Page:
That year, spring came like it always did, but what followed was a lot closer to winter than summer. Cold temperatures set in, and the sky over many parts of the world was permanently overcast. In the U.S., England, Ireland, France, and other places, the lack of sunlight led to major crop losses and food shortages.
The conditions were baffling at the time, but we now know that the chain of events was set off by the biggest volcanic eruption the world had ever seen one year earlier at Mount Tambora in Indonesia. A hundred times stronger than the eruption at Mount St. Helens in 1980, it killed at least 71,000 people. The millions of tons of ash, sulfur dioxide and dust the eruption spewed into the atmosphere caused global temperatures to fall by as much as 3 degrees.
New England saw heavy snow in June, with drifts as high as 20 inches, while herbs and vegetables died out because of ice in Philadelphia. Frozen birds reportedly dropped into Canadian streets, while lambs succumbed to exposure. Food riots hit Europe.
Food shortages weren’t the only problem; there were also outbreaks of diseases including a typhoid epidemic and mass migration as people sought better living conditions. The disconcerting nature of the sudden shift also led to religious revivals, and the gloomy conditions inspired works of art like the horror novel Frankenstein.
The so-called Year Without Summer might be pretty far behind us now, but we could well experience something like this again. After all, volcanoes like Tambora are known for erupting without warning, and there’s no way to guess just how powerful they will be. It is quite possible a new eruption could change the climate once again and put an end to the conditions we normally associate with summer – or worse.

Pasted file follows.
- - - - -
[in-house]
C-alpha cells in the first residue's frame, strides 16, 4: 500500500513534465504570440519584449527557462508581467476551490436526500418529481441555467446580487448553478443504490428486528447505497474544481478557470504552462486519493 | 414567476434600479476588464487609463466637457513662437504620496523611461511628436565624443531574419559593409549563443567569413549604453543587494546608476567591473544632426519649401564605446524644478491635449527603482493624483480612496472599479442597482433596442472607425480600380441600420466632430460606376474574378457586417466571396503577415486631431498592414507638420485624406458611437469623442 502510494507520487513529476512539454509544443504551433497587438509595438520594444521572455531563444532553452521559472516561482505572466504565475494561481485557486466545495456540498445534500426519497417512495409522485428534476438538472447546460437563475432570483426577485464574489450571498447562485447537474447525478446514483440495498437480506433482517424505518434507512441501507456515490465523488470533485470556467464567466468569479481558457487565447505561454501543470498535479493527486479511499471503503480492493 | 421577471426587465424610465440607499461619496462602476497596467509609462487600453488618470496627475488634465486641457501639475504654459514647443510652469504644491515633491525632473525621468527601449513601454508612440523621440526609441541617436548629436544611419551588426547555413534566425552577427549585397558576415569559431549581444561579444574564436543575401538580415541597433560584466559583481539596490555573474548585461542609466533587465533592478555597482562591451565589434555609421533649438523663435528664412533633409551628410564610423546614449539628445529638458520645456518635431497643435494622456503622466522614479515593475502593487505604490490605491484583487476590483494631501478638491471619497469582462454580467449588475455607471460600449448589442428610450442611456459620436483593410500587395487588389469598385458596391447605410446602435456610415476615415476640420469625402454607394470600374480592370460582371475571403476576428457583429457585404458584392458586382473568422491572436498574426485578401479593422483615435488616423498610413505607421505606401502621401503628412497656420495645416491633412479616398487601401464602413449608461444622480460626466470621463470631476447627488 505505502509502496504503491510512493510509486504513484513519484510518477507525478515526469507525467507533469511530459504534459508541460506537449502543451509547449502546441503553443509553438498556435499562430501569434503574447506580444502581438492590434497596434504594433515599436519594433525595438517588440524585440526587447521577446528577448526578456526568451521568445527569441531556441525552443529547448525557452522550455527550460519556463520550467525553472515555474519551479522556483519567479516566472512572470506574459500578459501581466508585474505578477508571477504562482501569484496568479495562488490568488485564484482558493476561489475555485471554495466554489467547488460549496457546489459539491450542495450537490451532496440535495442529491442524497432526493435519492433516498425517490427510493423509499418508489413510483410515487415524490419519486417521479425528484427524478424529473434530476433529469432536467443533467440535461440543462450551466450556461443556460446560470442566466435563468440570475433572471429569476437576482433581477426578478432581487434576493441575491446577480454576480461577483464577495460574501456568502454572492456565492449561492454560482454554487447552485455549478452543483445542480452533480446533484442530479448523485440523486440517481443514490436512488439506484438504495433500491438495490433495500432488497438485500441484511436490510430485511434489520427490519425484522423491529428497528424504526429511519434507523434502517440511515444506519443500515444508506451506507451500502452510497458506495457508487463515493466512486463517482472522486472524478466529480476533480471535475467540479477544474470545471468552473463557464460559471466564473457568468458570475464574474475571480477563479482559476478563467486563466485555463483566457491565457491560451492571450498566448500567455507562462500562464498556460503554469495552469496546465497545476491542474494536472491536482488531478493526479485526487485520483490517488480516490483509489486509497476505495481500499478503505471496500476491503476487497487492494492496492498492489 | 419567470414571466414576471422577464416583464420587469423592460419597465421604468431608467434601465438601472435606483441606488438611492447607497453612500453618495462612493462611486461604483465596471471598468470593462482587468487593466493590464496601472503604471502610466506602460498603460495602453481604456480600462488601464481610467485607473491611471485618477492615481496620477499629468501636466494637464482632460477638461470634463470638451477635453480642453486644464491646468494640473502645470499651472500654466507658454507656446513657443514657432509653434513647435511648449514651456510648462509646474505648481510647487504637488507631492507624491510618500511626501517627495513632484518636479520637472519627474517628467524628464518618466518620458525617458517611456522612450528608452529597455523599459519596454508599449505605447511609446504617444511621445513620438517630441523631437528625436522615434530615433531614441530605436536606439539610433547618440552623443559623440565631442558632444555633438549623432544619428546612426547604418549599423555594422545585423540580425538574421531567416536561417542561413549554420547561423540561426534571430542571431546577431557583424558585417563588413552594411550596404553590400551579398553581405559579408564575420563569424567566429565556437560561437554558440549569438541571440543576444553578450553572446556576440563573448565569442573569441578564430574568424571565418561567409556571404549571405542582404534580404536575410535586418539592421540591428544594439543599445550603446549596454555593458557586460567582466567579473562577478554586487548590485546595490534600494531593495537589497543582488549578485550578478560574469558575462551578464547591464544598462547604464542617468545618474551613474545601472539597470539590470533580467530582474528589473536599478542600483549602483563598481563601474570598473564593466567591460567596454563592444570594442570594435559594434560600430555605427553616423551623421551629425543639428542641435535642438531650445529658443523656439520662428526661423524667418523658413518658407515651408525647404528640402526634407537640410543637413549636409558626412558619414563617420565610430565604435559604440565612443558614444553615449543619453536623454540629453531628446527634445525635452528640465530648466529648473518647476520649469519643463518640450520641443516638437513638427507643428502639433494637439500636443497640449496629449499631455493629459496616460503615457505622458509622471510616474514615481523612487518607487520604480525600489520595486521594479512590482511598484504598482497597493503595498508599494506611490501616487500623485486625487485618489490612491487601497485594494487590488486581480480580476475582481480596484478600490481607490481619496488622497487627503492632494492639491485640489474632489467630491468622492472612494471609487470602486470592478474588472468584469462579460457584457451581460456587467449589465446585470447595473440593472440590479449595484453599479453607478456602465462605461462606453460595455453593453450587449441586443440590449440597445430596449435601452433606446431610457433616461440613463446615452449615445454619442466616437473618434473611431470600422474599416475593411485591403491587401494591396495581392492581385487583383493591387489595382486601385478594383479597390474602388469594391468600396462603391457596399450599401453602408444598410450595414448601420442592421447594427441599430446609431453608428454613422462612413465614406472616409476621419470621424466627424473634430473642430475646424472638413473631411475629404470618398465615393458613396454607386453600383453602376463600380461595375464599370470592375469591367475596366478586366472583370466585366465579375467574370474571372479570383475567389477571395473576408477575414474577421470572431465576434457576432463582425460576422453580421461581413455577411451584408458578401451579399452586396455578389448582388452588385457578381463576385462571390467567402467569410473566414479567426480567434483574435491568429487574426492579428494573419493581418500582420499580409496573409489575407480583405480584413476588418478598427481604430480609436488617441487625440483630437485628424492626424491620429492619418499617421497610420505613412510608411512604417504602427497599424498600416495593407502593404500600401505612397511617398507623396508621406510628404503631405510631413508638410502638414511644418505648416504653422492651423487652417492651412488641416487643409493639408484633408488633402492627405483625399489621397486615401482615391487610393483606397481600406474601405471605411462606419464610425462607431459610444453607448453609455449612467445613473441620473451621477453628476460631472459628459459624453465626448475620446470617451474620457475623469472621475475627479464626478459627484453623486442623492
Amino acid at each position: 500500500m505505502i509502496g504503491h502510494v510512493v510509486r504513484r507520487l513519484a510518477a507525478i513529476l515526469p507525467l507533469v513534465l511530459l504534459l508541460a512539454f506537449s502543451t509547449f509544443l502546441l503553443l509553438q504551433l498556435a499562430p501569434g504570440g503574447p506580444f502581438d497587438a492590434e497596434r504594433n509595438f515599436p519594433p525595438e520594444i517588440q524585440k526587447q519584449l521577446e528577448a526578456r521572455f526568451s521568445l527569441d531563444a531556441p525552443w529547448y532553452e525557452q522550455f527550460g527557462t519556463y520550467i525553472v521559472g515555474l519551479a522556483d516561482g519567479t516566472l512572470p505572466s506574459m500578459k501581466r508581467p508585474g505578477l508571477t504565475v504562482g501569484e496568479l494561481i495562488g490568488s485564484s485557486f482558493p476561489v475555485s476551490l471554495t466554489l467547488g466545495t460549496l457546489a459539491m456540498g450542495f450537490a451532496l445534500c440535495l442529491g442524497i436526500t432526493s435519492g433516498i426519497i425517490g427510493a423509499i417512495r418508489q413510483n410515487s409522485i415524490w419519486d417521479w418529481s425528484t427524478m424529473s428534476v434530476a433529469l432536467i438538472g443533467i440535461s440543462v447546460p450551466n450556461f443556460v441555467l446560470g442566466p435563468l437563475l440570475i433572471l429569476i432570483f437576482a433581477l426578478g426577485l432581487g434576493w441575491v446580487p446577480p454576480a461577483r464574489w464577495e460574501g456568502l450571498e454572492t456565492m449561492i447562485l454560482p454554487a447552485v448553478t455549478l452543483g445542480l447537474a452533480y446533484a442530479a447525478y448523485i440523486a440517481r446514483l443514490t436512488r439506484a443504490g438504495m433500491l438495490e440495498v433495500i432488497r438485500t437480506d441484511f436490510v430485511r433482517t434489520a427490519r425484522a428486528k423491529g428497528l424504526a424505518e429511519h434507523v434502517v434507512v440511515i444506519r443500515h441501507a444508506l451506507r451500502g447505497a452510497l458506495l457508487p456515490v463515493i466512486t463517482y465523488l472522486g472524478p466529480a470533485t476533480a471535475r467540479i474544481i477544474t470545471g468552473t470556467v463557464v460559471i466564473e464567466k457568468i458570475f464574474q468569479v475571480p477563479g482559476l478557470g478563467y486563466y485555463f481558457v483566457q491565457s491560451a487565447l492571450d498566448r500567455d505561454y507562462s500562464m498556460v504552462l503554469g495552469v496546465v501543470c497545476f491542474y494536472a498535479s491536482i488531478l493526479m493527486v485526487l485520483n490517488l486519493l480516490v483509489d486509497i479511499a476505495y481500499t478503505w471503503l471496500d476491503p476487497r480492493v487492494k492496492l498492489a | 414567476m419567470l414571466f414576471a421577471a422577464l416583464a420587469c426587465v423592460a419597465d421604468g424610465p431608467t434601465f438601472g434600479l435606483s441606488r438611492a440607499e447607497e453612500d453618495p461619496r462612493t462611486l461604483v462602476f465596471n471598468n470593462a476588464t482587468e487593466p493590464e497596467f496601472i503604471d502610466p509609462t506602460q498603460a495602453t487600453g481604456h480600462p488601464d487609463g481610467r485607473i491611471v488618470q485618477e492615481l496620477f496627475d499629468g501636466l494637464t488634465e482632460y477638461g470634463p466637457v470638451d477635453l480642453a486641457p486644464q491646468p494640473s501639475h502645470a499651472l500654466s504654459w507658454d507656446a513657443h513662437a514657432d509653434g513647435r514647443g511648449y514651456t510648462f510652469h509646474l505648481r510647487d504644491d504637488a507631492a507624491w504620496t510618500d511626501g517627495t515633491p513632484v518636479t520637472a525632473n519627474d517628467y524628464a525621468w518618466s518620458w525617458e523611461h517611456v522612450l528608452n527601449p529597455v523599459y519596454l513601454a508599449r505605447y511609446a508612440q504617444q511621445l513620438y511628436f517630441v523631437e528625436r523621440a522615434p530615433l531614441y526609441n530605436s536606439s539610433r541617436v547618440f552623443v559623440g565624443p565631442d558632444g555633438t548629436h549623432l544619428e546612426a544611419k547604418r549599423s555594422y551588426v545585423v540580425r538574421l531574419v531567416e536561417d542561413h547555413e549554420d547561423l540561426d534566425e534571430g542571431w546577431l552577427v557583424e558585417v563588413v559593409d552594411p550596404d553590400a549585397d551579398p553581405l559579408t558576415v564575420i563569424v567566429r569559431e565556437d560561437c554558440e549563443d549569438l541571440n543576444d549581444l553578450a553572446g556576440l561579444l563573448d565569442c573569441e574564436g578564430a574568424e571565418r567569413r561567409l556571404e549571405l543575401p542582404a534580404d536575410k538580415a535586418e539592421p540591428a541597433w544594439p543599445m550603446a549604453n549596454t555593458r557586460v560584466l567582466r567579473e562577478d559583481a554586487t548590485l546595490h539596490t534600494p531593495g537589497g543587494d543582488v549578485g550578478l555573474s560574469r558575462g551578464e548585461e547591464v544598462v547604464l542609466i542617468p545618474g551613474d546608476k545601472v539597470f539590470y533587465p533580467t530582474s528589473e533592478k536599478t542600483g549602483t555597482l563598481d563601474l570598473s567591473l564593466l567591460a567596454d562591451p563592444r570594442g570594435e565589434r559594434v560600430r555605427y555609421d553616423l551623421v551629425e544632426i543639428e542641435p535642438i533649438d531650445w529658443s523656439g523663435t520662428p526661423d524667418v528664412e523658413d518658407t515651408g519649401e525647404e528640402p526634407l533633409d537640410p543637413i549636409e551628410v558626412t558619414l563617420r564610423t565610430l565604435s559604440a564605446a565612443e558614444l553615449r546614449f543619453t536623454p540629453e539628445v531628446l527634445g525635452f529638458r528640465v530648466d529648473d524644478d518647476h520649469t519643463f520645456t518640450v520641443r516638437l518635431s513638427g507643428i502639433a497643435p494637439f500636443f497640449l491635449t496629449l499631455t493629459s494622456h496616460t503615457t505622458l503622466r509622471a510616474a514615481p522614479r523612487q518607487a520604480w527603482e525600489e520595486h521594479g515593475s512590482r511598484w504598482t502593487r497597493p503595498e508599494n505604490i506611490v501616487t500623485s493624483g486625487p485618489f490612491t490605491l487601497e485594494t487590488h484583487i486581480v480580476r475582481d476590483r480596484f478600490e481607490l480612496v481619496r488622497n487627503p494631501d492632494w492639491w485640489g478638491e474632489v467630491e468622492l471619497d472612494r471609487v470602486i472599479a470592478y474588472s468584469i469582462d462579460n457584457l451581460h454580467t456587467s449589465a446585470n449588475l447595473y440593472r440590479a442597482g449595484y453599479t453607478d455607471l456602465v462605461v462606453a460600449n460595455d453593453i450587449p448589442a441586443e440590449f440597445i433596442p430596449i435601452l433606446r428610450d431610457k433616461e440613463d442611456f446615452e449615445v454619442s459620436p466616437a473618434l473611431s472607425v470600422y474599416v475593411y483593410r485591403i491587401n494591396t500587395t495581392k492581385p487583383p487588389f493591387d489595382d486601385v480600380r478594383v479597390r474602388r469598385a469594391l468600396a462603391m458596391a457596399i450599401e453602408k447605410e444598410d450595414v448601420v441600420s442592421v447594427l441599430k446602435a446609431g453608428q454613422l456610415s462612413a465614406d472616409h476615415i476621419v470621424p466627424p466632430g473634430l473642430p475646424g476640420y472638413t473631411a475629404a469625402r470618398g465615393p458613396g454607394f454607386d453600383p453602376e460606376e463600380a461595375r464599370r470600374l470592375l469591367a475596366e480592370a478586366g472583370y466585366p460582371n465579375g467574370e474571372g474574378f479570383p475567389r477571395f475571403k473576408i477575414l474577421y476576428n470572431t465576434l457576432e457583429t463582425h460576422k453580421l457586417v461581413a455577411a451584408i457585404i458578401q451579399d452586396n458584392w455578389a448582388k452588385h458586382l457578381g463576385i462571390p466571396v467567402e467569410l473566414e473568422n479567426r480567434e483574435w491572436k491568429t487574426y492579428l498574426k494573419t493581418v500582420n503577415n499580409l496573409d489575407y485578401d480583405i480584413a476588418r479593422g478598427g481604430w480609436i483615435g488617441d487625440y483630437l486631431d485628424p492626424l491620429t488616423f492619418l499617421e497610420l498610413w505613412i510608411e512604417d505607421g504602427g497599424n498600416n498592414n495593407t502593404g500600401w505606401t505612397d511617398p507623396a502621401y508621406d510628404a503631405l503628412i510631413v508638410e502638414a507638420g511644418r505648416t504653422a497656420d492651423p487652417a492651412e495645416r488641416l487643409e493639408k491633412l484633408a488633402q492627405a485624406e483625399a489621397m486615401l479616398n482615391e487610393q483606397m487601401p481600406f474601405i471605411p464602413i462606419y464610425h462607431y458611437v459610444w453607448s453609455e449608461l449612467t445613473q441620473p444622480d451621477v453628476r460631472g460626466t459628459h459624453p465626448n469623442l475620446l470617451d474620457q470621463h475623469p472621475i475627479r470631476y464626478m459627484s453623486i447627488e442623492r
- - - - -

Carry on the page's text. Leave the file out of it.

Although eruptions like the one at Tambora are believed to happen roughly once every thousand years, smaller eruptions and other events can still have a big impact on the climate. For example, the 1883 eruption at Krakatoa in Indonesia caused global cooling that lasted as long as five years after the fact, while the eruption of Pinatubo in the Philippines spurred a 1-degree drop in global temperatures; these eruptions happen roughly once a century.
When a strong eruption occurs, sulfur dioxide can be shot more than 10 miles over the surface of Earth into the stratosphere, where it can react with water vapor. It can reach higher than the altitude of rain, which means it can’t get washed out; instead, it hovers up there, reflecting sunlight away and causing the surface of the planet to cool for months and even years after the fact.
A catastrophic volcanic event could well put an end to millions of lives and lead to societal collapse. Scientists warn that should a similar eruption to Tambora occur today, the impact could be even more damaging given the greater population across the planet as well as the potential impact on air travel and everything that depends on it.
Places like Yellowstone are vulnerable, and although the odds are said to be low, an eruption could produce sufficient quantities of ash to cover most of the North American continent, affecting crops and polluting water supplies. While everyone is so busy worrying about “manmade” climate change, the truth is that nature could have something far worse in store for us.
Sources for this article include: